I cannot say that I blame the jury.  The death penalty, or even life in prison without parole, is something huge to dole out.  And I’ve heard plenty of people make comments like “Fry her!” or “I wish I was on that jury!”  And I’m sure I’ve made a comment or two.  But, we weren’t on that jury.  And the thing to remember is this:  while we feel that we “know” the evidence, and no matter how closely we followed the case – no matter how many pundits we listened to or articles we read – we all had our lives to lead.  We had lunch, went to work, cleaned the house.  Those 12 jurors paid more attention to that case and had more access to all of the evidence than any of us.  If anyone besides Ashton or Baez was qualified to decided Casey’s fate based on the evidence, it was that jury.  Being an “armchair juror” like we all were is not sufficient.

One of the jurors has finally spoken out and said that not a single juror felt that Casey was innocent.  But that doesn’t matter.  In our judicial system, her innocence is not on trial.  Her guilt is.  And the jurors felt that there was not sufficient evidence to prove, beyond reasonable doubt, to prove her guilt.  In that sense, being “innocent” and being “not guilty” aren’t exactly the same thing.

Of course, you could ask, What is “reasonable” doubt?  The law doesn’t say “beyond any doubt.”

So, we can all have our own opinions and ‘judge’ Casey and now the 12 jurors.  We can update our Facebook statuses all we want and tell the world that we think Casey should be executed and how.  But it’s only because our opinions don’t really matter.  If we really had the fate, the life, of another human being in our hands; if we were sat down and told that our vote would kill or set free someone, it would be a different story.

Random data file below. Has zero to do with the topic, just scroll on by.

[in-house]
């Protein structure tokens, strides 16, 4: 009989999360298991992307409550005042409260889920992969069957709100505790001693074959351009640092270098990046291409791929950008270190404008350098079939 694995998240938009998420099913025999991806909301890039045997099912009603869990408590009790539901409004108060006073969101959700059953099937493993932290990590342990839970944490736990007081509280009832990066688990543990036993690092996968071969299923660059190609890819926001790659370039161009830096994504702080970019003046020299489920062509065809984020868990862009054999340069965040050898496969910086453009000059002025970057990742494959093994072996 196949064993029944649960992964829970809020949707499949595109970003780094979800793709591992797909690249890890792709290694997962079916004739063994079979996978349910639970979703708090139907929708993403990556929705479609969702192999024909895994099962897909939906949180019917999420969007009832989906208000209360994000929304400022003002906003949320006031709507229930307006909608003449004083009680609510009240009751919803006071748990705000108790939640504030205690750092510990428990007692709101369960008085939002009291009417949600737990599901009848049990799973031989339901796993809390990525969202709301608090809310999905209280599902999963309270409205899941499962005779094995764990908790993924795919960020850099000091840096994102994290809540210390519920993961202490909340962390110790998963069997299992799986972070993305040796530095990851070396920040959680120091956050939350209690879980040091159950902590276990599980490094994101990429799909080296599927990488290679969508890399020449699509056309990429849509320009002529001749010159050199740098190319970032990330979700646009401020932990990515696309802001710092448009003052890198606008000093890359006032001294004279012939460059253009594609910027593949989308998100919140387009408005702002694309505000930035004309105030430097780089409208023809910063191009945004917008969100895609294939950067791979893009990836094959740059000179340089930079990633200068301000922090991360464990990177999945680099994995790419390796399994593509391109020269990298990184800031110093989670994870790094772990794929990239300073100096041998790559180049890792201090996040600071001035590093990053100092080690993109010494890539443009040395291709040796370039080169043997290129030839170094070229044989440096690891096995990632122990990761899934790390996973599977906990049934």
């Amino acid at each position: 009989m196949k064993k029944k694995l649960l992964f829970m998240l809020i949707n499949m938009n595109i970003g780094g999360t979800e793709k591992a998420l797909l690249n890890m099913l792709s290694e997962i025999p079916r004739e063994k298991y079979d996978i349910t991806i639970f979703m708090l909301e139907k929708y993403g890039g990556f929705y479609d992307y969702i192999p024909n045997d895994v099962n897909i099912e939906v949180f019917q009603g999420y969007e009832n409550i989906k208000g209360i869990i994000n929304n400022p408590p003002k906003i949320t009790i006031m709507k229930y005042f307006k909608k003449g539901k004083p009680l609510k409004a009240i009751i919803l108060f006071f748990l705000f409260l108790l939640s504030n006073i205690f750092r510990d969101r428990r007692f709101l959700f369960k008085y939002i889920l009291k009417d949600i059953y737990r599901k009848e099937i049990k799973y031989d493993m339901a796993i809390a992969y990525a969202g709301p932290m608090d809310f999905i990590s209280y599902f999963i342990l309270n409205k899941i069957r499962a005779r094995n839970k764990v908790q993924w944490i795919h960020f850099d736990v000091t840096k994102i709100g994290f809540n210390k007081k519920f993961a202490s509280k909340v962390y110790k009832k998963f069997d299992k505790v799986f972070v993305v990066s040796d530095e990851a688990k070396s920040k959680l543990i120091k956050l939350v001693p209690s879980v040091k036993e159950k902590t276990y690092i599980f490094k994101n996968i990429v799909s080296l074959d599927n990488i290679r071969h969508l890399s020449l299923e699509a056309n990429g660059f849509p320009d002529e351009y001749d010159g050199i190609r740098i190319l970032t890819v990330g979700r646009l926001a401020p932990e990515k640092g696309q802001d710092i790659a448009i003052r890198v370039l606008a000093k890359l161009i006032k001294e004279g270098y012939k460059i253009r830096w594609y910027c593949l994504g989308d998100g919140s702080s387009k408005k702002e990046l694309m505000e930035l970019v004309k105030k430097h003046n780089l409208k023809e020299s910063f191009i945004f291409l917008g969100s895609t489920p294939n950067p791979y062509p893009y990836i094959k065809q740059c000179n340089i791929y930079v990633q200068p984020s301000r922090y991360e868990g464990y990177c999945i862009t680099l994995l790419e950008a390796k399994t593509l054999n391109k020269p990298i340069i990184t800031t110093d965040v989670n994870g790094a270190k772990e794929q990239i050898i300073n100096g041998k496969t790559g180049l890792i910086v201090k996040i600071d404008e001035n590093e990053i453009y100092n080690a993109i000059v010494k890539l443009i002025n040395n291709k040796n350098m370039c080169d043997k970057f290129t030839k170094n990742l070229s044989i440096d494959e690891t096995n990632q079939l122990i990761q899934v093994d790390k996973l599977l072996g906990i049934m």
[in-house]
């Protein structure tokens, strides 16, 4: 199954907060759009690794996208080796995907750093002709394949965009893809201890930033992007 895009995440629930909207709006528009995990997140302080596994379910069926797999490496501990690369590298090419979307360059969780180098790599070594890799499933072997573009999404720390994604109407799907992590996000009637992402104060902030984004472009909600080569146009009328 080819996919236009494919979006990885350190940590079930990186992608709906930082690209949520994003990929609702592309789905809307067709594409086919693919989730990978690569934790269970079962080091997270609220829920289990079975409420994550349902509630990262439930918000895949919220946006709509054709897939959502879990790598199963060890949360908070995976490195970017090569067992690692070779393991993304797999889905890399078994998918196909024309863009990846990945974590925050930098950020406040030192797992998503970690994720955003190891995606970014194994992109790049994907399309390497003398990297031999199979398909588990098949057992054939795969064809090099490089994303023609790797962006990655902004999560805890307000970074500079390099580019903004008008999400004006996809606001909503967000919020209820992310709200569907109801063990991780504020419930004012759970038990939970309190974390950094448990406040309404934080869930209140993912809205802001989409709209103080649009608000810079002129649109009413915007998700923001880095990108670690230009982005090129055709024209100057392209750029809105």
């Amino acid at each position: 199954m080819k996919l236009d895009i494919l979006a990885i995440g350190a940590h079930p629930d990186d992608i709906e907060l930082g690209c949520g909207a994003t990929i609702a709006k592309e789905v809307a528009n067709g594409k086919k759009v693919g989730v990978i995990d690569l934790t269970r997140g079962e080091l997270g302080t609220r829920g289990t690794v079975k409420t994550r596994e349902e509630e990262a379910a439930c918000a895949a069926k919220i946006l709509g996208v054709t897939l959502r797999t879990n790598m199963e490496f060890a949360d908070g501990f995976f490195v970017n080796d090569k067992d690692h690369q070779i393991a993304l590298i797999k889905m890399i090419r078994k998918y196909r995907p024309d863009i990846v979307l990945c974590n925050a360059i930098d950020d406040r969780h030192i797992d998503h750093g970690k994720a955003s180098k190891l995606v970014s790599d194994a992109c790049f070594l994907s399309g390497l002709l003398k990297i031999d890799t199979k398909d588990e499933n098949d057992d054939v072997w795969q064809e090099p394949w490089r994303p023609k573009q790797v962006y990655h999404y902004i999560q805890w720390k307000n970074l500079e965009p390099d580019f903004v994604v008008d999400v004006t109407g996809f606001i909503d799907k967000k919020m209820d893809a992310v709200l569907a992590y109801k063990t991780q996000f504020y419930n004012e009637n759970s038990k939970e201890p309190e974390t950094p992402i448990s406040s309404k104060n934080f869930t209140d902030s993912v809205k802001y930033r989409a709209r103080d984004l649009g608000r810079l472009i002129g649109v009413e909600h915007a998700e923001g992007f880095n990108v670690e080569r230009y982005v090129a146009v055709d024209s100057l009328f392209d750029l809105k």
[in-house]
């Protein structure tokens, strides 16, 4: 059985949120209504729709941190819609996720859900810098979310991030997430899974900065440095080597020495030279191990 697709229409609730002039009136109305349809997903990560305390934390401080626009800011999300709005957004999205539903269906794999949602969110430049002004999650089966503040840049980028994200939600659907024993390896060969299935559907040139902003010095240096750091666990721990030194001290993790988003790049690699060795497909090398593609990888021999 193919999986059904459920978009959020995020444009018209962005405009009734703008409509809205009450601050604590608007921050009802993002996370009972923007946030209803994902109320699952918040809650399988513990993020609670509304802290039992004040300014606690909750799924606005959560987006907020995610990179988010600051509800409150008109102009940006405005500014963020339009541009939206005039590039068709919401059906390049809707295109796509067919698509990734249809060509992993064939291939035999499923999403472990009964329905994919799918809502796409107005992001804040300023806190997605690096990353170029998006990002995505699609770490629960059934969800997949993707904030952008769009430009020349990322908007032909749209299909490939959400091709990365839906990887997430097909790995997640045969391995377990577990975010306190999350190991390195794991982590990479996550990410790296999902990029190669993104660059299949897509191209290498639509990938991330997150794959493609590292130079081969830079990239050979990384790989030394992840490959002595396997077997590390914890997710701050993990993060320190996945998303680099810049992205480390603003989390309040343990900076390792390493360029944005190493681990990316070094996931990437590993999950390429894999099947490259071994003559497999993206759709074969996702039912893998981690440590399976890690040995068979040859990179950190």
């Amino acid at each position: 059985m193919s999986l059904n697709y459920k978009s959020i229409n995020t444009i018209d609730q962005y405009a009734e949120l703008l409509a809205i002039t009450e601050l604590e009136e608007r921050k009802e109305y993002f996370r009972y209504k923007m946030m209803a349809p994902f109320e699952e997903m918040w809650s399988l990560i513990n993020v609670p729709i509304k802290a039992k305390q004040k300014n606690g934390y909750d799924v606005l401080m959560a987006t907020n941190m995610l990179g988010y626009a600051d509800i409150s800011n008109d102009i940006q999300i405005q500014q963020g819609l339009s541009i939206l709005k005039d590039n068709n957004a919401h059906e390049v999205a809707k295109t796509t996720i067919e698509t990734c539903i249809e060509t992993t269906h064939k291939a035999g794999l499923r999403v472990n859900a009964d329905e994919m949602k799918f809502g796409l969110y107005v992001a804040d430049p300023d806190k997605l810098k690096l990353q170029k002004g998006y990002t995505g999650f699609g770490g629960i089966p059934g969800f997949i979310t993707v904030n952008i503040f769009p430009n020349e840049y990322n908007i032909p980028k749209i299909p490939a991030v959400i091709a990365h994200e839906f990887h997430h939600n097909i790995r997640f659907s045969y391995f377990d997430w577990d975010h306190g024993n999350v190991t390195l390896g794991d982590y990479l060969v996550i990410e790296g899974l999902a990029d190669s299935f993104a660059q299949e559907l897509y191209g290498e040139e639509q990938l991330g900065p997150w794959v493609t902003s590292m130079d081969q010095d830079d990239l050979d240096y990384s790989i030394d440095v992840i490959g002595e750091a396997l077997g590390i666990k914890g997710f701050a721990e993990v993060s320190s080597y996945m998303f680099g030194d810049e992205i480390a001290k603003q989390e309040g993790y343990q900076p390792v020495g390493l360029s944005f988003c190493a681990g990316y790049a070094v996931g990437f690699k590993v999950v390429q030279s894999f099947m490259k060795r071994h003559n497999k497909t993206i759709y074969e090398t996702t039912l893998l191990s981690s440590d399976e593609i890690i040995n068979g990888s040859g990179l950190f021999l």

I still believe that a guilty woman will be set free this Sunday.  But that’s our judicial system.  It’s obviously not perfect, but I guess it’s the most perfect that we’ve come up with yet.  I do believe it made a mistake this time – but then again, that’s just what I believe – I can’t prove it.

We need to do what both the defense and prosecution did: move on.  This is not the only case (even though the media, in its hype and vulture-ific orgy of frenzy has made it seem that way).  There are plenty of other “bad guys” out there to catch, more child murderers to prosecute.

And while I’m sick to think of Casey profiting off of this, I have to sit back and think:  What if she really didn’t do it?  Then, the jurors just saved an innocent life.

But, if we’re talking about the truth – all of this fervor will die down pretty soon after Casey’s release.  That’s because America’s collective attention span is that of a two-year-old’s.  The iPhone5 will come out and we’ll forget that Casey Anthony ever existed.

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Categories: Politics/Current Events | 1 Comment

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One thought on “Verdict: Not Guilty

  1. “That’s because America’s collective attention span is that of a two-year-old’s. The iPhone5 will come out and we’ll forget that Casey Anthony ever existed.”

    Jake, have I ever told you that I love you?

    I didn’t follow the case as closely as you and your family did, but I remember getting tired of seeing/reading updates on Facebook and Twitter about how everyone just knew she was guilty and that she deserved to die. The truth of the matter is that we DON’T know for sure, and the jury couldn’t know for sure, either.